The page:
Stop dragging windows on your Mac. Here's how to use Split View to multitask

The latest iterations of MacOS offer a native Split View feature that can automatically divide screen space between two applications. Here's how to use Split View on a Mac, adjust it as needed, and how it can help out.
Mobile

Rooting your Android device is risky. Do it right with our handy guide

Wondering whether to root your Android smartphone or stick with stock Android? Perhaps you’ve decided to do it and you just need to know how? Here, you'll find an explanation and a quick guide on how to root Android devices.
Emerging Tech

Asteroid Ryugu is porous, shaped like a spinning top, and is formed of rubble

The Japanese Space Agency has been exploring a distant asteroid named Ryugu with its probe, Hayabusa 2. Now the first results from study of the asteroid are in, with three new papers published.
Emerging Tech

Is it a bird? Is it a plane? No, it’s a super-speedy pulsar

A super-speedy pulsar has been spotted dashing across the sky, discovered using NASA’s Fermi Gamma-ray Space Telescope and the Very Large Array. The pulsar is traveling at a breathtaking 2.5 million miles an hour.
Emerging Tech

Chilean telescope uncovers one of the oldest star clusters in the galaxy

An ultra-high definition image captured by the Gemini South telescope in Chile has uncovered one of the oldest star clusters in the Milky Way. The cluster, called HP 1, could give clues to how our galaxy was formed billions of years ago.
Emerging Tech

Astronomers discover giant chimneys spewing energy from the center of the galaxy

Astronomers have discovered two exhaust channels which are funneling matter and energy away from the supermassive black hole at the heart of our galaxy and out towards the edges of the galaxy, dubbed galactic center chimneys.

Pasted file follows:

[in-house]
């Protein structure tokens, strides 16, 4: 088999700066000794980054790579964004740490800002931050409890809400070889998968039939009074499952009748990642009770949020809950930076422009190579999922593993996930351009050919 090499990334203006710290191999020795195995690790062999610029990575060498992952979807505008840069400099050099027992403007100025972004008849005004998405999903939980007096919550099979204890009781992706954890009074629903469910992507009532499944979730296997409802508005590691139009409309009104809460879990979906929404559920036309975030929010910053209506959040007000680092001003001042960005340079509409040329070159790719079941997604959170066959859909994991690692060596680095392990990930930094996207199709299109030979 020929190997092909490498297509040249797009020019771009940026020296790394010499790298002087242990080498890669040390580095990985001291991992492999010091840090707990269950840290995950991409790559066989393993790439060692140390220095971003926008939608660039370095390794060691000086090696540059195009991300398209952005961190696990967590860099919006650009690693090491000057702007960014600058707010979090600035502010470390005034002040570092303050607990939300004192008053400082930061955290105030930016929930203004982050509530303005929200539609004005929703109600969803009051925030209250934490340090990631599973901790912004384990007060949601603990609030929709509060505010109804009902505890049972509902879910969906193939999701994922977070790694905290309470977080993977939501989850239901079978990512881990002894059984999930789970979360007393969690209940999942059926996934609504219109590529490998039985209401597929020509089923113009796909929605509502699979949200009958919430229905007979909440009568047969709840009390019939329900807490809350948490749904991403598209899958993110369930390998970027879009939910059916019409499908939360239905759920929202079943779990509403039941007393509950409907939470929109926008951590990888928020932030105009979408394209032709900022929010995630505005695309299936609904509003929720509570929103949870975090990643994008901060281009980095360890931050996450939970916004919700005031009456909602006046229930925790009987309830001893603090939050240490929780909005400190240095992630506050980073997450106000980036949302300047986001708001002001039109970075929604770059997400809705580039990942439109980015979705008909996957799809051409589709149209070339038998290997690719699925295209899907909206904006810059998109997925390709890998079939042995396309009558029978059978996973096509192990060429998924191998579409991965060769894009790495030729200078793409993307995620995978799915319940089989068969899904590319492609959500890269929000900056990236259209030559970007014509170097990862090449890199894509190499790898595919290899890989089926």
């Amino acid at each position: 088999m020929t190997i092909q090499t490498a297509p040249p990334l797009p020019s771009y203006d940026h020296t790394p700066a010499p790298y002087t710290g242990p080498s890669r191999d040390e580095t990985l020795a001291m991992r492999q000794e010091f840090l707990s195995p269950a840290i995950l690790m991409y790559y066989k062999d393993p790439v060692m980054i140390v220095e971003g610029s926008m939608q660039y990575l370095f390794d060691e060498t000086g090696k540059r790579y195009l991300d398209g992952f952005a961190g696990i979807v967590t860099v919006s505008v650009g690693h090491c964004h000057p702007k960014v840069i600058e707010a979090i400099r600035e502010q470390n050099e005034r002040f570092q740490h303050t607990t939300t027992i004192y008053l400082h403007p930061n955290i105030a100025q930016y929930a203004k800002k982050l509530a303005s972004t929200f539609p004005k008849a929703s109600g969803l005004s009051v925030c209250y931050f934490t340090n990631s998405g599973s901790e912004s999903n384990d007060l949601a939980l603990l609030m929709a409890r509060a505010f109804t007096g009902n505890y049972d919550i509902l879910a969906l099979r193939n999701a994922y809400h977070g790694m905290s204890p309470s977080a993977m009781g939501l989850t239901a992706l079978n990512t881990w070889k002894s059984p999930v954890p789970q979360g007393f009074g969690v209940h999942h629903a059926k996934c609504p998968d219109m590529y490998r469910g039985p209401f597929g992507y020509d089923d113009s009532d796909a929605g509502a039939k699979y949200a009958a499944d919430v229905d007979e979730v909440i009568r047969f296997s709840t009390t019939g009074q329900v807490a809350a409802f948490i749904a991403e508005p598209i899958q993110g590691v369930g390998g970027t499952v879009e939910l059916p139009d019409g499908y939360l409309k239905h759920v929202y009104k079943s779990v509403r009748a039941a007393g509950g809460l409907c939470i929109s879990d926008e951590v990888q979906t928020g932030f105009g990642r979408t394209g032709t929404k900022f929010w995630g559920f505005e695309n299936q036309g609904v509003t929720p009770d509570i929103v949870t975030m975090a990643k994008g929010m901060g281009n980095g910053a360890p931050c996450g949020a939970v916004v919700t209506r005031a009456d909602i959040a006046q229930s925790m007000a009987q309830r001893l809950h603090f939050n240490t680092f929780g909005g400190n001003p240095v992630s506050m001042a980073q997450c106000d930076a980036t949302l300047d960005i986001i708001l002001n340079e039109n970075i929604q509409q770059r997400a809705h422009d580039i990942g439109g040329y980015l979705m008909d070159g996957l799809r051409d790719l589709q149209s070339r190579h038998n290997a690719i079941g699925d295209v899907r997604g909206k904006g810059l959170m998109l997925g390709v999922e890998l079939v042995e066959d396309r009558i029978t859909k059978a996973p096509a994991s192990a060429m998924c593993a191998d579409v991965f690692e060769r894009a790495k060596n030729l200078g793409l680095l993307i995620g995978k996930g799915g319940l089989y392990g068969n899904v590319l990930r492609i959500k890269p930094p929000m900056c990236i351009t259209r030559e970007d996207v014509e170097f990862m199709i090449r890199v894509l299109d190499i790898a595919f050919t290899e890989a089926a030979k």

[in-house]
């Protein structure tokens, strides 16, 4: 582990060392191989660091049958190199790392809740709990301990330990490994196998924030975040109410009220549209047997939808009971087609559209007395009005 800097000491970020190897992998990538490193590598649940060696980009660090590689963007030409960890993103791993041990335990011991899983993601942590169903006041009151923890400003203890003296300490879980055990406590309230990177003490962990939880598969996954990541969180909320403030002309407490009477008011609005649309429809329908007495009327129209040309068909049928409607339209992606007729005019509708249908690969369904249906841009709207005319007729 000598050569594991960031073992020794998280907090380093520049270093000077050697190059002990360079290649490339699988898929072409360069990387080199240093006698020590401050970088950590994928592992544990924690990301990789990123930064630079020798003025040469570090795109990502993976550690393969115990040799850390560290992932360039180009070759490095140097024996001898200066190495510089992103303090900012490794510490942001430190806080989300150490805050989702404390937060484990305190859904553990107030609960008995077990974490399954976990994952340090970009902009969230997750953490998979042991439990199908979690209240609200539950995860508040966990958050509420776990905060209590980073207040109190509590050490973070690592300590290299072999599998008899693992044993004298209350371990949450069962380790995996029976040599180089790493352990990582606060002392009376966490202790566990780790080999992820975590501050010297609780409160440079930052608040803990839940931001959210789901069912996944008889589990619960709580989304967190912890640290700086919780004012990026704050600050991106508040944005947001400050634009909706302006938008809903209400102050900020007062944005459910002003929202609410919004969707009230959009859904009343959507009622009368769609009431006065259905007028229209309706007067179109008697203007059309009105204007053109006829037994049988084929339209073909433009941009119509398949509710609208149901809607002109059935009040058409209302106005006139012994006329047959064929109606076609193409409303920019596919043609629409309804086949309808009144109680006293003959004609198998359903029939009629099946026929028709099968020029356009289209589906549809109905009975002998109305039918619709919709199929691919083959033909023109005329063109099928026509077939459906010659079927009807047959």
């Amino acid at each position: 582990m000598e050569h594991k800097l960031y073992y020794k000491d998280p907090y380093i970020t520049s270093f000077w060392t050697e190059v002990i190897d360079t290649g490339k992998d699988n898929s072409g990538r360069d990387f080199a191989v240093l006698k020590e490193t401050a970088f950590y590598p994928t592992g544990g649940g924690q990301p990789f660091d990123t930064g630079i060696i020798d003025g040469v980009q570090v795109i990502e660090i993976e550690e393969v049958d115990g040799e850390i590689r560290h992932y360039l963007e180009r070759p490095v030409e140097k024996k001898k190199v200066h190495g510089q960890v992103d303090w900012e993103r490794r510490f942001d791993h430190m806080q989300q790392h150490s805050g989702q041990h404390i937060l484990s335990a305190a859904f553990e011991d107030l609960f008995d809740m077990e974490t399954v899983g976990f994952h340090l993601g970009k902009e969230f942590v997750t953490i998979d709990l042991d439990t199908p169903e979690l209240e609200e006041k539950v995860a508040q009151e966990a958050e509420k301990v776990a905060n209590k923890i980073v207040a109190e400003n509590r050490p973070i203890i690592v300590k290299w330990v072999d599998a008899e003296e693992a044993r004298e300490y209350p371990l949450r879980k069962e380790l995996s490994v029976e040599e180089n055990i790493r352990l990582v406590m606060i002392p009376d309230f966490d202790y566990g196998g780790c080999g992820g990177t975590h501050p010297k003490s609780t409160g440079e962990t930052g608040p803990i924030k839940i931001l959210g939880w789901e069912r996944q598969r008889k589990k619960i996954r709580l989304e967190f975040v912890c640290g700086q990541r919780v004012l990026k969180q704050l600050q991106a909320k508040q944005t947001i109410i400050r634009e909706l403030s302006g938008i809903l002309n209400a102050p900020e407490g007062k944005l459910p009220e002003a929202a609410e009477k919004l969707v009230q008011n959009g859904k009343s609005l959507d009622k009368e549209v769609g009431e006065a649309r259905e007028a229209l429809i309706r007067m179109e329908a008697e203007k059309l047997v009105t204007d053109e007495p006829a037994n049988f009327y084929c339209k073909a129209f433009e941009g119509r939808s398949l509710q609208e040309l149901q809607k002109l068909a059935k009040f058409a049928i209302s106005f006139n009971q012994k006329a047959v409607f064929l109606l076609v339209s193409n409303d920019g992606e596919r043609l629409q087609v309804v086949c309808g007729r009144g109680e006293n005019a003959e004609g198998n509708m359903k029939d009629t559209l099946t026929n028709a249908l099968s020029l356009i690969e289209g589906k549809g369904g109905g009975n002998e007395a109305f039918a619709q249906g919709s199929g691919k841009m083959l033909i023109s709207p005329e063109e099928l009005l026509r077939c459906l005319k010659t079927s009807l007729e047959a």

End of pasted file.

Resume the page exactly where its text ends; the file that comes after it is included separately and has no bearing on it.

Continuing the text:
Emerging Tech

A milestone in the history of particle physics: Why does matter exist?

If matter and antimatter were both produced in equal amounts by the Big Bang, why is there so much matter around us and so little antimatter? A new experiment from CERN may hold the answer to this decades-long puzzle.
Emerging Tech

Dublin Airport has a novel idea for tackling rogue drones

There are a growing number of technology-based solutions for dealing with rogue drones flying near airports, but officials at Dublin Airport have come up with another idea for keeping the skies safe.
Emerging Tech

This sleek new exoskeleton makes walking easier, fits under your clothes

A new ankle exoskeleton that is designed to be worn under clothes can help people to walk without fatiguing — and without restricting natural motion or drawing attention to itself.
Emerging Tech

Microsoft’s latest breakthrough could make DNA-based data centers possible

Could tomorrow's data centers possibly store information in the form of synthetic DNA? Researchers from Microsoft have successfully encoded the word "hello" into DNA and then back again.
Emerging Tech

Here are the best (and least likely to explode) hoverboards you can buy

With widespread reports of cheap, knock-off Chinese hoverboards exploding, these self-balancing scooters may be getting a rough reputation. They're not all bad, though. Ride in style with our picks for the best -- and safest -- hoverboards